• you’re welcome, v arnold. i’m sorry to hear that depression is your constant companion, and in some cases, but not all, suicide is driven by temporary problems. there are many cases where the pain, suffering, illnesses, etc. are permanent, and i totally understand the final option. my mother committed suicide decades ago, and i truly believe that she suffered for so long that her soul and spirit never could have been healed. i also discovered that no one can provide another with the will to live.

      she comes to me in my dreams now and again. this week in fact, meaning that i still haven’t worked thru my complicated relationship w/ her. ha, fuck me; i was trying to do bodywork on her with the help crutch that was in bed w/ me. paging uncle zigmund… not really, i do know what it’s about, as well as the dreams of my father, too.

      but it really is all of a piece in this deranged, managed, society, isn’t it? at school board meetings here: “hey! our son graduated from this (piece of rubbish) school…and HE’s pullin’ down $100 k a year! not too shabby!” ah well, no use going on about all my wasted efforts trying to improve school for the kids here…

  2. Wow. Just wow. All I can say at the moment in response to this amazing post, and articles…..I am struck by the resemblance of the young Virginia Woolf to my Ellspeth.

    I’ve suffered from terrible melancholia, depression, since my divorce in 1981, from which I’ve never truly recovered. And here is synchronicity again – the date of this post is April 22 – the 39th anniversary of my first date with my ex-wife. Today. She reached out to me in 2002 and again in 2006. For various reasons, I wasn’t able to have a conversation with her, though I thought about her almost every single day. When I was diagnosed with cancer this year, I knew I wanted to have one more conversation with her before I die. Then I was afraid to look at the results until three weeks ago – and I discovered that she died in 2010.

    I have much more to say about my views about depression, creativity and medication. But that will have to come later, for various reasons….

    Thank you for this amazing post.

    • welcome, c seeker. do you mean that ellspeth looks like the young woman in john everett mills’ painting? or resembles her in other ways? the wiki says who he used as his model for ophelia. the painting has its very own wiki page…

      but how strange that once you’d decided to contact your ex-, you’d discovered she’d died/transitioned/crossed over that long ago. thinking of depression as a ‘crisis in self’, have you ever looked for, or found, a counselor that could ask you some of the right (as in helpful) questions about it? or are you content to keep those parts of you alive, if they’re not debilitating and incapacitating?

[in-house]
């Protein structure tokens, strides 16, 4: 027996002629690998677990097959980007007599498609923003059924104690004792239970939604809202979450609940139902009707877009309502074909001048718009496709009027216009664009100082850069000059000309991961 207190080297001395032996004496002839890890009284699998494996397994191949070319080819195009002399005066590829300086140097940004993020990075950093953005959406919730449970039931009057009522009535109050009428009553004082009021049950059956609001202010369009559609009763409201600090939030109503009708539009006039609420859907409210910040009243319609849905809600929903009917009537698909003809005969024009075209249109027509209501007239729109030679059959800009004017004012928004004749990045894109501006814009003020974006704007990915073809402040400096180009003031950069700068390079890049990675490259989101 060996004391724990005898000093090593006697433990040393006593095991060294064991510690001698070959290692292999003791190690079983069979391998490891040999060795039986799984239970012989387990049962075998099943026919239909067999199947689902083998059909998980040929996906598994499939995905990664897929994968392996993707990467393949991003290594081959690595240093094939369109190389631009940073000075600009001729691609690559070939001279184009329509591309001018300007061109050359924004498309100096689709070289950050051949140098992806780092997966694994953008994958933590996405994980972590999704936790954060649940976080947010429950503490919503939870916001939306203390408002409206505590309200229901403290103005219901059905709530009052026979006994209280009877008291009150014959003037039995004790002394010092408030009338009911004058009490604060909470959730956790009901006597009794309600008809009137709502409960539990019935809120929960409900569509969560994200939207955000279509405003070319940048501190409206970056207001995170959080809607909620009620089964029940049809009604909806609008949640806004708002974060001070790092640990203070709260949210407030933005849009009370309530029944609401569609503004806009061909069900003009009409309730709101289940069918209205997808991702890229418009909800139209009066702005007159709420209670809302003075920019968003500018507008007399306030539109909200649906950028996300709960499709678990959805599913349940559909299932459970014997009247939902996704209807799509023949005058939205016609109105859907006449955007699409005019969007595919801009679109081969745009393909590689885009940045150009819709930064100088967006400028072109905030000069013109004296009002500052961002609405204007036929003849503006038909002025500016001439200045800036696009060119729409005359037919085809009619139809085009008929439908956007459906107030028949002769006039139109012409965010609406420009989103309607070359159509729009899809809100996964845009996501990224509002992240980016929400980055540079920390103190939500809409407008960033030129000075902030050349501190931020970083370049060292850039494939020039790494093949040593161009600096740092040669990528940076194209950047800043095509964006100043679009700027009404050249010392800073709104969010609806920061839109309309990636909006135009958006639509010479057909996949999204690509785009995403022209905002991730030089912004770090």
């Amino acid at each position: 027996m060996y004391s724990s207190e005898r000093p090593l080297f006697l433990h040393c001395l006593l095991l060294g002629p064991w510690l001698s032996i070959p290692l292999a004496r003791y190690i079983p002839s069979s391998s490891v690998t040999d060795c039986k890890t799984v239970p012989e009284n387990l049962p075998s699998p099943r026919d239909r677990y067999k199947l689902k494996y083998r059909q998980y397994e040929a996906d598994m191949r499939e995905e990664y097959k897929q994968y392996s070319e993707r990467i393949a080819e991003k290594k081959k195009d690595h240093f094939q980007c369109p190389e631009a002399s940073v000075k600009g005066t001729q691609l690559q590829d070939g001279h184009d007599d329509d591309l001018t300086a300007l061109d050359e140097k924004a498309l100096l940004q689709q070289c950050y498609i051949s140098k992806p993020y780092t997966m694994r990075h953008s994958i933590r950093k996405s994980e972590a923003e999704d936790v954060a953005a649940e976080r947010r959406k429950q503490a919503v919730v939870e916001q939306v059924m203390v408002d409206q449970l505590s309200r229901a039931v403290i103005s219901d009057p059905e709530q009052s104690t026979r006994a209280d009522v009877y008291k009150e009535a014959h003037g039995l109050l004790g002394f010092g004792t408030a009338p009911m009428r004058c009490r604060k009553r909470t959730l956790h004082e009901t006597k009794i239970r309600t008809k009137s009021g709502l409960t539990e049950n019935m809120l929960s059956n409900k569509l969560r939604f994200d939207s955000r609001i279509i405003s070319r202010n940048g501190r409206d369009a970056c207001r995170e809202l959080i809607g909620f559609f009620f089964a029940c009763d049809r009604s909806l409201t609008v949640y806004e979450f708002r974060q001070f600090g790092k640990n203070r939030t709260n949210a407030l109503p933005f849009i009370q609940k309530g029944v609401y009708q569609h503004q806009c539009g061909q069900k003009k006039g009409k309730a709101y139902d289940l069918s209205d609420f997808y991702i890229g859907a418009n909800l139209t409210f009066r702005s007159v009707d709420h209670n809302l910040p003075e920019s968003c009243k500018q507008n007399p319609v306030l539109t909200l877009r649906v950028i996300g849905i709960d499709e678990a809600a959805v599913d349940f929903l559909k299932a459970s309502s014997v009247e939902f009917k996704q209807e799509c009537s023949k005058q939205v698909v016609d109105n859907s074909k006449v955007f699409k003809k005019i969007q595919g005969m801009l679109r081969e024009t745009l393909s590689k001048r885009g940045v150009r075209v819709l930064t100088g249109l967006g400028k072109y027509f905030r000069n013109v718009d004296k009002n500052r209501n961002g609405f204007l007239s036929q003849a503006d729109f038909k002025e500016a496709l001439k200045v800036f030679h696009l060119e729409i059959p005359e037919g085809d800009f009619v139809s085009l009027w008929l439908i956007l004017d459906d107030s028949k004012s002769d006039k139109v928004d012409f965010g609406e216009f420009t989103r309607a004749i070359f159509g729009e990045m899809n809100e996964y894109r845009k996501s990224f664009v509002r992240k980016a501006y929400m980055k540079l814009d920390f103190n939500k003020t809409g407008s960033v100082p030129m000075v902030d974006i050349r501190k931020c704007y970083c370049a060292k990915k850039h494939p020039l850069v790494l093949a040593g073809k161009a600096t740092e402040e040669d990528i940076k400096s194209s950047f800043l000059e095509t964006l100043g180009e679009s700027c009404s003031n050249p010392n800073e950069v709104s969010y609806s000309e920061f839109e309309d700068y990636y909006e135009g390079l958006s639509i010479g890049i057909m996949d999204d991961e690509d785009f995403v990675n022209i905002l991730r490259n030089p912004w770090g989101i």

well, the thread’s here when you’re ready, amigo. oh, and if you get some help making other auxiliary email accounts (suggestion: invite a twelve-yr-old kid to help ;-D), if you sign up for emails of comments of posts, you can locate your comments more easily. also, not likely on a phone, but otherwise, the 15 recent comments list on the right sidebar let us all know who’s commented on which thread recently.

  3. Well chosen and woven, wd.

    Kernan’s transposition of Nietzsche’s thoughts on suffering difficulties and embracing challenges is tempered well with his inclusion of del Valle Schorske’s caution of both branding depression on the one hand and glorifying melancholia on the other. I would add that among the medicated is a self-stamp of approval by weekend warrior-types that embitters those of us who see these pills popped like candy corn that never solved their own suffering.

    Timely too is talk of aims at quelling rebellion, what with the recent revelation regarding Plath’s letters to Dr Ruth Barnhouse in which she says her husband wanted her dead. And Mills’ Ophelia echoes in my melancholic mind memories of Mary Eno Pinchot Meyer.

    Not that I’m only creatively driven by conspiracy considerations. But certainly big pharma is part of a program whose goals both good and ill will most certainly have longer term effects. Whether these express themselves in the following generations genetically will be conveniently uncorroborated by science because “correlation does not equal causation” forever and ever.

    I don’t know if we have free will or not, but I’m sure there are people interested in breeding a species free of whatever that is. And while I am reticent to bathe in the virtue of melancholia, it would seem that depressive contemplation can fuel a better understanding of existential predicaments. I wouldn’t want to forgo that so long as suffering otherwise continues.

    But I’m also not sure.

    • ta, herr ahem davidly, and thanks for your contributions. i’ll need to be bingling some of your references, but could you amplify on this one please? “with the recent revelation regarding Plath’s letters to Dr Ruth Barnhouse in which she says her husband wanted her dead.”

      i’d wanted to go back to Valle Schorske’s piece, but it looks as though i’d never linked to it; i’ll take care of it in the OP, but as w/ so many of the other links, there is so much to read more deeply, contemplate, and consider about how many choices we do have, how many are pre-written, and the difficulties of jettisoning the rulers’ programming.